• A site dedicated to data representation in roleplaying games, built around (but not requiring) a universal scheme for storing both stats and rules. There is a “philosophy” which goes with this standard which, after a lot of thinking about it, DivNull thinks is an extremely useful way to think about such data (and also takes the standard beyond the realm of just roleplaying). This site requires a lot of documentation in order to be convincing, which doesn’t yet exist. It also opens up the possibility for about a dozen other software projects.
  • Web software (built on CakePHP) for creating “meta-indexes”. These are documents that collectively index a whole range of books, essentially mixing an index for each of the books together into one large one. The main domain idea is to gather information for a “family” of role-playing books, which often have no index at all, though other applications are possible. (This is more exciting than it sounds.) There will also be a site that hosts an instance of this software.
  • A site for posting detailed travel logs without revealing your identity to the reader. This is more of a pet project, intending to just share travel advice with friends (who would probably know who you are) in a public place, without worrying that information about, say, your family and such would link specifically to you. If you’d be interested in writing for it, let me know.


Being slightly obsessed with taking photographs of random surfaces for some time, DivNull will probably release a large collection of desktop/texture based art in some fashion, probably using Gallery 2. These will likely be released under a Creative Commons license.

Roll Play Dice Library

RollPlay exists for two reasons: 1) to define a standard way of representing dice and a parser to read it and 2) to provide much better pseudo-randomization for dice than was available at the time. The latter of these goals is now basically moot, since the standard randomization routines available now are much better than they used to be.

If RollPlay is altered (which it will need to be for Omnihedron to be moved to Cocoa), it will likely be by adding support for other languages, rather than changing much else about it.

And no, it still doesn’t need to support parentheses.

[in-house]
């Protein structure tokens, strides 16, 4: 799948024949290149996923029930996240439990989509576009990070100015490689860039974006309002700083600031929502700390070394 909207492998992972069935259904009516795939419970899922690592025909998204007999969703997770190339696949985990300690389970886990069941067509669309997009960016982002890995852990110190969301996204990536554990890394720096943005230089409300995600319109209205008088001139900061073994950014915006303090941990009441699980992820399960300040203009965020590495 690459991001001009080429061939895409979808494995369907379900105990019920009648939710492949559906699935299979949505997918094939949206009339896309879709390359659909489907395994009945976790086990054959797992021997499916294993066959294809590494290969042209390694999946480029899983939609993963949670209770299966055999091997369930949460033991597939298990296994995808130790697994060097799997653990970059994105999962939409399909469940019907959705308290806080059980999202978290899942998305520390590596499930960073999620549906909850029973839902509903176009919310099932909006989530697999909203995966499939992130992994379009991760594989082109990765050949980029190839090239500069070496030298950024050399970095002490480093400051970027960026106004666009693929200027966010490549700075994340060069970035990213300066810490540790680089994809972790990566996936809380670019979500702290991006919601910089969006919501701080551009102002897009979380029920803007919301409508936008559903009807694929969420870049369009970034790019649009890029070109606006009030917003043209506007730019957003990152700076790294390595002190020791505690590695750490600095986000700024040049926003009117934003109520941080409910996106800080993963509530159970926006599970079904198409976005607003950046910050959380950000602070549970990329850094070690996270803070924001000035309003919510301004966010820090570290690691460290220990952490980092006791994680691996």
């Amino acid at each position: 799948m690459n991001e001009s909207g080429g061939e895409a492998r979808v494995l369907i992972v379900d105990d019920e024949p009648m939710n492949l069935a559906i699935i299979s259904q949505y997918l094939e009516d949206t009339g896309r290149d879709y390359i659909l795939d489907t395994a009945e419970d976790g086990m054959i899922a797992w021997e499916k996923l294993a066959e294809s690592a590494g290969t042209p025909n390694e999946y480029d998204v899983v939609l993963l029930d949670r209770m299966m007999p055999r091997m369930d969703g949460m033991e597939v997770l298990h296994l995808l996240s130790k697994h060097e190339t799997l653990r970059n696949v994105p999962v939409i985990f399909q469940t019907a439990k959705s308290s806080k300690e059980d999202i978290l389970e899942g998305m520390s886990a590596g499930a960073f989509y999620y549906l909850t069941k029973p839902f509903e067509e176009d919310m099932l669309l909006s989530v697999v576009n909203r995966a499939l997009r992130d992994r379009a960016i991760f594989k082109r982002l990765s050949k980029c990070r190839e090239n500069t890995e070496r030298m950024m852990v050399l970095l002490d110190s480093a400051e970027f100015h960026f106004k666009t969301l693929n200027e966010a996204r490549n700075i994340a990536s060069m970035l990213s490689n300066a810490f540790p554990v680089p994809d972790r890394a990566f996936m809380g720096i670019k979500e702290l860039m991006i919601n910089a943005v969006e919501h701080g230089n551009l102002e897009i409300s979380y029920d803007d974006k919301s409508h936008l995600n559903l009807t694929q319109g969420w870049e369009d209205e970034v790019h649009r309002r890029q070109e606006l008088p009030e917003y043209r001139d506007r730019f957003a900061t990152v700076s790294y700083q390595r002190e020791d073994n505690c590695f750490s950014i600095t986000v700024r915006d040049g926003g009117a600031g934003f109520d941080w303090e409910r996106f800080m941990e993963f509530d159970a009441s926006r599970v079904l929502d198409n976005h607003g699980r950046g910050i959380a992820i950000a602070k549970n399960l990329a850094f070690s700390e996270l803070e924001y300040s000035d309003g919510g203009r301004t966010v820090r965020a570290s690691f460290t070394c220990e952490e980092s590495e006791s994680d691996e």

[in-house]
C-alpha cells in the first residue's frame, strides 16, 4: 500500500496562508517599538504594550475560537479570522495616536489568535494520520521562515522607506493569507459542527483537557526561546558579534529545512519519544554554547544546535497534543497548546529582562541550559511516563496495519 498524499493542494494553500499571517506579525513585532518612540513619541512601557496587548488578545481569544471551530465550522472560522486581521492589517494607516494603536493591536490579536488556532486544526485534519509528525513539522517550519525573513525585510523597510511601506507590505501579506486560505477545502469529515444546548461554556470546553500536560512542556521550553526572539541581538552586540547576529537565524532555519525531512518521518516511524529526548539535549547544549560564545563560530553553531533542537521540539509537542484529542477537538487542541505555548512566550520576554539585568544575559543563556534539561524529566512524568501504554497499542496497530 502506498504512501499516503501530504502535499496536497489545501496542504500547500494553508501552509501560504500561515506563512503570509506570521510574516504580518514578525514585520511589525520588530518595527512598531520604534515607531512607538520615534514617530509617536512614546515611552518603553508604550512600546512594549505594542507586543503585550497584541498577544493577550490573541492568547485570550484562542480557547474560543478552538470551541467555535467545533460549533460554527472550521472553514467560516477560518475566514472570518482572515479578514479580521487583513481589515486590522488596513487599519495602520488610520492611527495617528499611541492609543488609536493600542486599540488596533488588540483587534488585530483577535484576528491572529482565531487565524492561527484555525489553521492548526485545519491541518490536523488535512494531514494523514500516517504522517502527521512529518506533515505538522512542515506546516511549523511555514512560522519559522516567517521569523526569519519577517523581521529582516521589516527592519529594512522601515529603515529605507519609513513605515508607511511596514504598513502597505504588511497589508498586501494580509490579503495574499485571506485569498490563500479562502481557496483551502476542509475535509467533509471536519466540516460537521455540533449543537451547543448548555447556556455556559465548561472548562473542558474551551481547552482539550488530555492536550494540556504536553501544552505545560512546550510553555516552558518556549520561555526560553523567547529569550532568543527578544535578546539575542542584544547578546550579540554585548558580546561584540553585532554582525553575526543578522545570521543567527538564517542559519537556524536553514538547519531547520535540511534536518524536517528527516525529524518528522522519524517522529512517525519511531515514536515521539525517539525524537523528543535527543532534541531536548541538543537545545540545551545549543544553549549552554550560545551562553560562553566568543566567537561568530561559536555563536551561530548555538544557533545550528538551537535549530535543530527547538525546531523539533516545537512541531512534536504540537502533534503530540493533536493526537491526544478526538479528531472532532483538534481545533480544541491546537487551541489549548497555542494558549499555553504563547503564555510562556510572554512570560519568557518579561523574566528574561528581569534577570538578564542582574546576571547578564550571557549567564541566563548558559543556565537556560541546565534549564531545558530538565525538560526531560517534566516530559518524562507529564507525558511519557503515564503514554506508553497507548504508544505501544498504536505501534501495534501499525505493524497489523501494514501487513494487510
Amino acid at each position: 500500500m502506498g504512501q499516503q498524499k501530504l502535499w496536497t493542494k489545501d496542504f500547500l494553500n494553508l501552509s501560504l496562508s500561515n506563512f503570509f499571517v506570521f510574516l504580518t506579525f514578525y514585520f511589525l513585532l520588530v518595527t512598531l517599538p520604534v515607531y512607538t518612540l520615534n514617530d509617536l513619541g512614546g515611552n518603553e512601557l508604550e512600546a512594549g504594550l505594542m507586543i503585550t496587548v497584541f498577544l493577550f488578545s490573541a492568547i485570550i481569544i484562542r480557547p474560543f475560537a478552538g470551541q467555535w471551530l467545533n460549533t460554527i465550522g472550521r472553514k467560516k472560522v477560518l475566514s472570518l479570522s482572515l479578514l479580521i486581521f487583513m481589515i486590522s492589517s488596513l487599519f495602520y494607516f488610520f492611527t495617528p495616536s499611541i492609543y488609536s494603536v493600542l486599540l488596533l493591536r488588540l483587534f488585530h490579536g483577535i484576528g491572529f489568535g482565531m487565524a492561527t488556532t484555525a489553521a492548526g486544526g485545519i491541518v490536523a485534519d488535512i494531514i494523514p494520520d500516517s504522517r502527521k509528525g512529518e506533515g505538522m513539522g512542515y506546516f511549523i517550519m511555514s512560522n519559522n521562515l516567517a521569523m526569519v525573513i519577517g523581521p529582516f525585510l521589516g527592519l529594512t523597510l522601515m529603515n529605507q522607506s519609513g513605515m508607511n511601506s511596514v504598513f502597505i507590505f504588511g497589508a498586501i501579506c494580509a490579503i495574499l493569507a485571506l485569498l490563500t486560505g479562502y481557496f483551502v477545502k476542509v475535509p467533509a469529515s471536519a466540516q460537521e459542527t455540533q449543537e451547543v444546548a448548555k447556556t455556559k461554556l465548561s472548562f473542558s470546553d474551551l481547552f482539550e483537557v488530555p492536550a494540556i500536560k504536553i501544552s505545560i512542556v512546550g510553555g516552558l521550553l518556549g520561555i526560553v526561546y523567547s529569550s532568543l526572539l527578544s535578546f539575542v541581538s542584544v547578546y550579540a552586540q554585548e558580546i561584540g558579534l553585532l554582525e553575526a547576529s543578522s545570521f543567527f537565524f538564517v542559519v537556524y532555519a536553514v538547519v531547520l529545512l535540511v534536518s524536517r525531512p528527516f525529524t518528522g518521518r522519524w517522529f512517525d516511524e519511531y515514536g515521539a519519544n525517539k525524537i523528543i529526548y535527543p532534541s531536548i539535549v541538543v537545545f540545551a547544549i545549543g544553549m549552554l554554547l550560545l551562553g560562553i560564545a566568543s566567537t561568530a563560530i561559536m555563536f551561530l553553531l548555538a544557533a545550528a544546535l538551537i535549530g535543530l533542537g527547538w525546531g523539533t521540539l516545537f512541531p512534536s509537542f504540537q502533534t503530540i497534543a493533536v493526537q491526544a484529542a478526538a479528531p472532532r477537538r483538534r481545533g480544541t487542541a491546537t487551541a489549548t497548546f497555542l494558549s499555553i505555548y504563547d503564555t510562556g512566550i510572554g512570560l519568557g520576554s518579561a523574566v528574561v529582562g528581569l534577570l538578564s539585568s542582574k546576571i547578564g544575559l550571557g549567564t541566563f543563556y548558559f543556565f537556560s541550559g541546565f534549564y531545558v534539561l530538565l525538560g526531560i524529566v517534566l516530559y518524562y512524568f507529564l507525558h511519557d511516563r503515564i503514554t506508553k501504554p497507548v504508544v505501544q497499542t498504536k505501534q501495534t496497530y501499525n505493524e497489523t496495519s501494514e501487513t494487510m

Most roleplaying work continues to focus on Exalted. A collaborative netbook of Exalted artifacts called When Autochthon Dreams will be released by the end of the year.

Even while this work continues, DivNull’s disaffection with Exalted increases. Unless this changes, the collected charm tree project will finish out Second Edition, but will not continue beyond that.

End of life

Titles marked as “final version” on the software page will not be changed or upgraded, but will still be available for download.


After eight years, the main DivNull site is finally getting a redesign. In addition to a new look, the site is now backed by the leading blogging software. Most importantly, it now supports RSS feeds.

In doing this redesign, it was also decided to change names from DivNull Software to DivNull Productions, and to merge the various non-software production we have done all along under the main label. This was done mostly to provide “one-stop shopping” for people interested in what we are making these days, but also because the line between what is “software” and “not software” is blurring so much that the distinction is loosing its meaning.

As much of our “not software” work consisted of products for tabletop role-playing games, expect to see more news of such on this page from now on. Announcements will be categorized (see the categories to the right).

We are also actively working on some web-based projects that may or may not see the light of day. If they do, they will likely debut under their own domain names. Even so, this site will still be used to make announcements about them.

Thanks to those of you who have supported DivNull over the years. We hope to make the coming years even better.

The DivNull Pledge

DivNull makes the following assertions about its software:

  • No DivNull product will ever use a folder tab control.
  • DivNull code will be free from divide by zero errors.
  • DivNull titles will never use the words “Super”, “Hyper”, “Pro”, “Plus”, “Power”, “X”, or the prefix “i” in their names.